This takes a little patience, as anything new may seem challenging in the beginning. Whatever you can cook in the home gas or electric oven (wood stove – getting a bit rarer these days) you can cook with equal success in the camp oven.
In a gone by era cooking was done very differently and it was with trial and error that the “then cooks of the day” perfected this art and produced all wonder of goodies.
A camp oven has its little quirks, but don’t we all, and isn’t that what it is all about? Even conventional ovens have their own peculiarities and the cook needs to find the sweet spot to work within the scope of temperatures and times of cooking. We work around the unusual and end up producing something that truly tastes like heaven.
They look the same, but are they the same? Good question. Getting to know YOUR camp oven is what it is all about and you are embarking on a journey. Recipes are shared, but do they always turn out the same, when different camp ovens and different camp cooks are involved?
The start of your journey with your camp oven is ensuring it is well looked after and preserved. It needs to be seasoned and cleaned. Treat it badly and it will ensure you don’t get the best result.
We will write more around how to look after your camp oven as a separate posting.
Patricia and I love cooking in the camp oven. Our bush camp kitchen is memory to many happy occasions and the sharing of food around the campfire is what we love and do best. Read our about page.
Some foods lend themselves naturally to cooking in the camp oven and others require more skill, more finesse.
Can you cook cakes and sponges in a regular oven? No? – well then you may struggle with the camp oven. However, this doesn’t mean that another camp cook, (Yes Patricia – I mean you), doesn’t make it look as easy as slicing butter. Once again, there’s things we need to consider and get a grip on – such as the temperatures of our cooking environment.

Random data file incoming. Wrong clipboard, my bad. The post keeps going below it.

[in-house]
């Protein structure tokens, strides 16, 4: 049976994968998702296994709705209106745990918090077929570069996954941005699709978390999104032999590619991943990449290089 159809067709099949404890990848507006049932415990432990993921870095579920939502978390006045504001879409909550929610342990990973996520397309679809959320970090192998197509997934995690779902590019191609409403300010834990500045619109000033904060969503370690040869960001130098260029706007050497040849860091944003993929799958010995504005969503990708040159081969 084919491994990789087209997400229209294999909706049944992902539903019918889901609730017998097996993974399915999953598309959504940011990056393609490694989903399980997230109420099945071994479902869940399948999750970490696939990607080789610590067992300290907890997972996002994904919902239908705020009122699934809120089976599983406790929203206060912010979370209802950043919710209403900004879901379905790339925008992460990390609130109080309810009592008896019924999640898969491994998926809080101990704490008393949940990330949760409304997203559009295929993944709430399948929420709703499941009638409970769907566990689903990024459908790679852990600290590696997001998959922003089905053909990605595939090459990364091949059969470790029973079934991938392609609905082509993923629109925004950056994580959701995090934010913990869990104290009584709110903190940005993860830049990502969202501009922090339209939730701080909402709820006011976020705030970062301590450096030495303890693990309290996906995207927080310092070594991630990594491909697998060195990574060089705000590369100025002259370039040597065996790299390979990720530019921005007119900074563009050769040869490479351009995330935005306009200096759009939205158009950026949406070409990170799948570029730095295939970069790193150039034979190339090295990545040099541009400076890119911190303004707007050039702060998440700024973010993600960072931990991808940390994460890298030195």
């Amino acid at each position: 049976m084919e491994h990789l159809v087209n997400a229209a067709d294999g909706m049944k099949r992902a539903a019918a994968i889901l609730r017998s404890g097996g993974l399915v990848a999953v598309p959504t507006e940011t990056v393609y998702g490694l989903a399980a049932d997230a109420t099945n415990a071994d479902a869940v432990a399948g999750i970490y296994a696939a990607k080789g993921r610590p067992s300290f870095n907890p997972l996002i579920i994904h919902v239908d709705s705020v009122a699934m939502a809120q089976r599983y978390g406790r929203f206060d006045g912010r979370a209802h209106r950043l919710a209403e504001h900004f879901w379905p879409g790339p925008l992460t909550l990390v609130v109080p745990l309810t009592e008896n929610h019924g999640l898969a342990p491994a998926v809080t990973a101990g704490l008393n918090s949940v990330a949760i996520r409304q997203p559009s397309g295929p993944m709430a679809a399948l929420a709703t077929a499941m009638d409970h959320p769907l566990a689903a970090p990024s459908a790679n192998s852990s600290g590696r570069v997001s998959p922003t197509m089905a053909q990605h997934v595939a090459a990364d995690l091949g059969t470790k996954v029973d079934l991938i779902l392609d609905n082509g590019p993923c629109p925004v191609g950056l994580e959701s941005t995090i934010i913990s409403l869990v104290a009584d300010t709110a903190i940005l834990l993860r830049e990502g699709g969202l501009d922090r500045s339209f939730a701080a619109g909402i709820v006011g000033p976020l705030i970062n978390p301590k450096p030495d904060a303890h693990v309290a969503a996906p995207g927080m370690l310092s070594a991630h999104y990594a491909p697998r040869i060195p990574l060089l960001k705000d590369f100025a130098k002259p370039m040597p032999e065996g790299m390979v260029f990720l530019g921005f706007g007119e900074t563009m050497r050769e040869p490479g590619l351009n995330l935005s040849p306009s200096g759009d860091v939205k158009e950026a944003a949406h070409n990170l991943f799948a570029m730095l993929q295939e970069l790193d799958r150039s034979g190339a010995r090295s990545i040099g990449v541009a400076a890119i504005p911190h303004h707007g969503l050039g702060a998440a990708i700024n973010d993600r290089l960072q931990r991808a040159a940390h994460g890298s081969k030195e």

Remember your mother telling you not to open the oven door. OMG do you listen? Bang all the heat gone just like that and her rising sponge is no longer rising.
There’s different types of heating methods for your heat source. Heat beads and of course fire. Then there’s different types of wood. All of these contingencies will impact on the end result of your cook up.
As you become more familiar with the fuel you are using your end result will improve. A raging fire is just that – a raging fire, so don’t mistake heat for the veracity and the intensity of the fire.
When cooking (slow cooking) a stew on a conventional stove top, the stew simmers away and the flavours cook into the dish. Put the same stew on a hot, wild heat source and you will end up with a very different result.
The way we flavour our food is varied, it is cultural and it will depend on the availability of what we have. Don’t be afraid to experiment with different flavours – the art of cooking is just that – AN ART. Watch Master Chef and see what they come up with.
There’s flavours that naturally complement each other so start with those first and then expand your own skills and bring in other elements. Look at the tried and proven recipes Patricia and I will post and share and then expand and develop them into something that is both unique and something that has your own signature to that dish.
Disclaimer:- This site contains affiliate links to products. We may receive a commission for purchases made through these links.
There are no knobs to dial up the temperature, but with some help from us and a bit of, have a go, it can be done.
We (Gidgee Gang) have a large number of recipes to share and they will progressively appear in the recipes section.
Rather than letting us go off on our own tangent and start posting up all of our favourites, we would like you to let us know what recipes you would like to see up there as a priority – will a damper be a, yes please?
Happy Camp Cooking Patricia and Bruce
We know from our involvement in camp oven cooking demonstration around the outback show circuit it is the most frequent question we’re asked. How do you cook a damper?